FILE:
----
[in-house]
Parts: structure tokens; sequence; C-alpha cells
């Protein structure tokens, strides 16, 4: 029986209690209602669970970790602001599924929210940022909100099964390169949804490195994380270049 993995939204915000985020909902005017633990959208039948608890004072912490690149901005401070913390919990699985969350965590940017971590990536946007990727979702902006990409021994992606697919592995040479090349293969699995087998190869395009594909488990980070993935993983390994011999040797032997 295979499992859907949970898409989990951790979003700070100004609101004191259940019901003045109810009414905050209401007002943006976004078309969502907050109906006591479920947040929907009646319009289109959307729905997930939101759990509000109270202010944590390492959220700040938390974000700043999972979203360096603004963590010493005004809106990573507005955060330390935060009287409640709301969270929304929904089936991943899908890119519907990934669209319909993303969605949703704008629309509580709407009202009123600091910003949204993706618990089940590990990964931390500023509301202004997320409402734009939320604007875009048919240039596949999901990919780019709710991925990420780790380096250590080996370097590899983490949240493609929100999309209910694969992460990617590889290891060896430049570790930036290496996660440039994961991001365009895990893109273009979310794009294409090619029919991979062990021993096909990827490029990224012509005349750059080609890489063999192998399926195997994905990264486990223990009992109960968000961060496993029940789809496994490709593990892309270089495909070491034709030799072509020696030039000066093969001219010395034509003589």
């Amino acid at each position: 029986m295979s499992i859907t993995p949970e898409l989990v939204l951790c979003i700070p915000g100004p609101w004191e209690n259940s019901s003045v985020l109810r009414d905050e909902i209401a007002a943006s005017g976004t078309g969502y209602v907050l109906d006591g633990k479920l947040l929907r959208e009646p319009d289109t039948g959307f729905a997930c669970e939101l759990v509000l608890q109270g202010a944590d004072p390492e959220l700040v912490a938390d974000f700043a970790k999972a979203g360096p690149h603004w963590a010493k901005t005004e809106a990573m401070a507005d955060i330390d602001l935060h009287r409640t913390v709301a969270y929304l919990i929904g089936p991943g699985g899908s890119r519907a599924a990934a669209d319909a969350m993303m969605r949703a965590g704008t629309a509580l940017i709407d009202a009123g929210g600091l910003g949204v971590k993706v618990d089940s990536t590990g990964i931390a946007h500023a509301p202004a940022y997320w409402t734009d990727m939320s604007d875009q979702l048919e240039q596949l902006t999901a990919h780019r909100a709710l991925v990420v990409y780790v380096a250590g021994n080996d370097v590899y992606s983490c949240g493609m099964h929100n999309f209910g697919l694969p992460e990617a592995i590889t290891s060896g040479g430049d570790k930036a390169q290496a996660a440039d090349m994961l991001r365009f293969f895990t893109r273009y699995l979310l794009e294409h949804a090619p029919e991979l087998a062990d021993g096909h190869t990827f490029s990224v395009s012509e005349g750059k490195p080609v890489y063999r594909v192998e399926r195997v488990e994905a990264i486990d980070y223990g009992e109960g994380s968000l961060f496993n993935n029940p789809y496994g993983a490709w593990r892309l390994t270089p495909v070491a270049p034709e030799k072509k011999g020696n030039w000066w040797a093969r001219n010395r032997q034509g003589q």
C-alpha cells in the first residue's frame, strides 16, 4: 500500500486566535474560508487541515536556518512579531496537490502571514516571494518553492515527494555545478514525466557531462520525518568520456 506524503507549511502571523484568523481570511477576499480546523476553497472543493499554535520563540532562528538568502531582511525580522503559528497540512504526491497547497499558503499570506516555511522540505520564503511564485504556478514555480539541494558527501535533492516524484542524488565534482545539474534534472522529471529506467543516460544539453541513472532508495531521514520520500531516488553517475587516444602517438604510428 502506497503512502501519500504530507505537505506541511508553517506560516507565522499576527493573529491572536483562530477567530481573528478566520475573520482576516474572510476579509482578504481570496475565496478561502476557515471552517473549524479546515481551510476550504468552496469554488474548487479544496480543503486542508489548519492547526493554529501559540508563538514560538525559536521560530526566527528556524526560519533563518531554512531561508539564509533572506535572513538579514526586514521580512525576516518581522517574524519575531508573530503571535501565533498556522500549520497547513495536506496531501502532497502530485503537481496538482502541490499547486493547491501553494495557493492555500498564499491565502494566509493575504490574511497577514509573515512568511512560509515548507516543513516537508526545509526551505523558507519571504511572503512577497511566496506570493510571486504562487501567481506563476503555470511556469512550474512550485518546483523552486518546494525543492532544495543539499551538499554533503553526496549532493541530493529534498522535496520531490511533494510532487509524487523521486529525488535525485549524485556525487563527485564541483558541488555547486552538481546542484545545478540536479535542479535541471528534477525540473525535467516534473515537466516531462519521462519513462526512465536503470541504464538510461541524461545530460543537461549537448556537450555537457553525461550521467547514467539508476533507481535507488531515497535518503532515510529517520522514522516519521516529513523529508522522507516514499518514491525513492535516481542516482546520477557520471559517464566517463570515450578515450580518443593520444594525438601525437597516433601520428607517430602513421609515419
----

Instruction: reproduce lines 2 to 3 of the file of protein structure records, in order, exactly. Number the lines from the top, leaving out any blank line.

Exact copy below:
Parts: structure tokens; sequence; C-alpha cells
């Protein structure tokens, strides 16, 4: 029986209690209602669970970790602001599924929210940022909100099964390169949804490195994380270049 993995939204915000985020909902005017633990959208039948608890004072912490690149901005401070913390919990699985969350965590940017971590990536946007990727979702902006990409021994992606697919592995040479090349293969699995087998190869395009594909488990980070993935993983390994011999040797032997 295979499992859907949970898409989990951790979003700070100004609101004191259940019901003045109810009414905050209401007002943006976004078309969502907050109906006591479920947040929907009646319009289109959307729905997930939101759990509000109270202010944590390492959220700040938390974000700043999972979203360096603004963590010493005004809106990573507005955060330390935060009287409640709301969270929304929904089936991943899908890119519907990934669209319909993303969605949703704008629309509580709407009202009123600091910003949204993706618990089940590990990964931390500023509301202004997320409402734009939320604007875009048919240039596949999901990919780019709710991925990420780790380096250590080996370097590899983490949240493609929100999309209910694969992460990617590889290891060896430049570790930036290496996660440039994961991001365009895990893109273009979310794009294409090619029919991979062990021993096909990827490029990224012509005349750059080609890489063999192998399926195997994905990264486990223990009992109960968000961060496993029940789809496994490709593990892309270089495909070491034709030799072509020696030039000066093969001219010395034509003589």